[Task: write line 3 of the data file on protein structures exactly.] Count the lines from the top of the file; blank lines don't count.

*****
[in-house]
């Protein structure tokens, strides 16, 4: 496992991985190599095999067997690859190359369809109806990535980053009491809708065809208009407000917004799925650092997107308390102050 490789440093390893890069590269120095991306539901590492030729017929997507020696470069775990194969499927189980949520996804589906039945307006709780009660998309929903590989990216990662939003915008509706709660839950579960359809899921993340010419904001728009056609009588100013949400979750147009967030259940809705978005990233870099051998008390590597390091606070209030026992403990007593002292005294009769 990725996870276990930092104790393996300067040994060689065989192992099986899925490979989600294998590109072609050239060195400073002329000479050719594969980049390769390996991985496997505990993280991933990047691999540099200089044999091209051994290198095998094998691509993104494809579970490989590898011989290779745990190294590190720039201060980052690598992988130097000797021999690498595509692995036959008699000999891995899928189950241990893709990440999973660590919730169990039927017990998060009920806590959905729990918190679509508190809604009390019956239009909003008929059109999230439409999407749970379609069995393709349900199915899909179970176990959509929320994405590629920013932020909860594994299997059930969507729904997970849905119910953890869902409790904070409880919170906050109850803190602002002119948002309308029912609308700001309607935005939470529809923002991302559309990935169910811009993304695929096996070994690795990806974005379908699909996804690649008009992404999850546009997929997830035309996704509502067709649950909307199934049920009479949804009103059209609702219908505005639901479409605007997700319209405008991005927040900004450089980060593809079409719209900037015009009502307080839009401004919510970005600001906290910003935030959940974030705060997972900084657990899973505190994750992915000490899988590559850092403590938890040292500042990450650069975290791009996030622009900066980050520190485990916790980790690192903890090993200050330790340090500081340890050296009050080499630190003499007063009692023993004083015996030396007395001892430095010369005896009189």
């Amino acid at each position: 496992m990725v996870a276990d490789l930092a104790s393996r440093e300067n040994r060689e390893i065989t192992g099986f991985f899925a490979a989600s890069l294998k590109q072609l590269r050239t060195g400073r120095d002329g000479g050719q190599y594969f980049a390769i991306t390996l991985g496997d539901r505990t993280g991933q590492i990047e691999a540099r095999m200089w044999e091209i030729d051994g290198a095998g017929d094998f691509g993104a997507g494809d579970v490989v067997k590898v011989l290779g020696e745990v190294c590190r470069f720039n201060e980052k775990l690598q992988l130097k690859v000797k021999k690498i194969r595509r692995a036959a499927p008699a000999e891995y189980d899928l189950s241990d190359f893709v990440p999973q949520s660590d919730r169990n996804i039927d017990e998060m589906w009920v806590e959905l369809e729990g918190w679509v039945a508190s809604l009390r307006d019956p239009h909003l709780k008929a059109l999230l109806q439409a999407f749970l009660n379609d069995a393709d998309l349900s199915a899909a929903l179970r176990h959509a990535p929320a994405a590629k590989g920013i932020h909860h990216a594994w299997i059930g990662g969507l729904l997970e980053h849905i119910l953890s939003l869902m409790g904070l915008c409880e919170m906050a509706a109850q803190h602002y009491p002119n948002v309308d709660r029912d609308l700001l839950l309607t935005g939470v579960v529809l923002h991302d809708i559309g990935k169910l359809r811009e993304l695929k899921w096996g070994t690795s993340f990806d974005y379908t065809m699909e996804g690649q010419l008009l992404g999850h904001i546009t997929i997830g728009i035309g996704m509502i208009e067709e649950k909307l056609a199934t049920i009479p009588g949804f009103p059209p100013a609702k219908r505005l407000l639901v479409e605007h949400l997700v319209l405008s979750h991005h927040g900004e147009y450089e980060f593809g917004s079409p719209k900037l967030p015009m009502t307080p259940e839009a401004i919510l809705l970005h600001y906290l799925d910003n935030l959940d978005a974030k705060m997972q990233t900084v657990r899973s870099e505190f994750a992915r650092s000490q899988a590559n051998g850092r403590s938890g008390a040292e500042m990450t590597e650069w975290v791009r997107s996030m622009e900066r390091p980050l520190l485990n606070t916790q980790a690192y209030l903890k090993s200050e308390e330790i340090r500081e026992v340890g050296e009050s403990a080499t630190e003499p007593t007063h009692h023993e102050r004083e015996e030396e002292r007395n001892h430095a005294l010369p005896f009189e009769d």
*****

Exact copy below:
């Amino acid at each position: 496992m990725v996870a276990d490789l930092a104790s393996r440093e300067n040994r060689e390893i065989t192992g099986f991985f899925a490979a989600s890069l294998k590109q072609l590269r050239t060195g400073r120095d002329g000479g050719q190599y594969f980049a390769i991306t390996l991985g496997d539901r505990t993280g991933q590492i990047e691999a540099r095999m200089w044999e091209i030729d051994g290198a095998g017929d094998f691509g993104a997507g494809d579970v490989v067997k590898v011989l290779g020696e745990v190294c590190r470069f720039n201060e980052k775990l690598q992988l130097k690859v000797k021999k690498i194969r595509r692995a036959a499927p008699a000999e891995y189980d899928l189950s241990d190359f893709v990440p999973q949520s660590d919730r169990n996804i039927d017990e998060m589906w009920v806590e959905l369809e729990g918190w679509v039945a508190s809604l009390r307006d019956p239009h909003l709780k008929a059109l999230l109806q439409a999407f749970l009660n379609d069995a393709d998309l349900s199915a899909a929903l179970r176990h959509a990535p929320a994405a590629k590989g920013i932020h909860h990216a594994w299997i059930g990662g969507l729904l997970e980053h849905i119910l953890s939003l869902m409790g904070l915008c409880e919170m906050a509706a109850q803190h602002y009491p002119n948002v309308d709660r029912d609308l700001l839950l309607t935005g939470v579960v529809l923002h991302d809708i559309g990935k169910l359809r811009e993304l695929k899921w096996g070994t690795s993340f990806d974005y379908t065809m699909e996804g690649q010419l008009l992404g999850h904001i546009t997929i997830g728009i035309g996704m509502i208009e067709e649950k909307l056609a199934t049920i009479p009588g949804f009103p059209p100013a609702k219908r505005l407000l639901v479409e605007h949400l997700v319209l405008s979750h991005h927040g900004e147009y450089e980060f593809g917004s079409p719209k900037l967030p015009m009502t307080p259940e839009a401004i919510l809705l970005h600001y906290l799925d910003n935030l959940d978005a974030k705060m997972q990233t900084v657990r899973s870099e505190f994750a992915r650092s000490q899988a590559n051998g850092r403590s938890g008390a040292e500042m990450t590597e650069w975290v791009r997107s996030m622009e900066r390091p980050l520190l485990n606070t916790q980790a690192y209030l903890k090993s200050e308390e330790i340090r500081e026992v340890g050296e009050s403990a080499t630190e003499p007593t007063h009692h023993e102050r004083e015996e030396e002292r007395n001892h430095a005294l010369p005896f009189e009769d």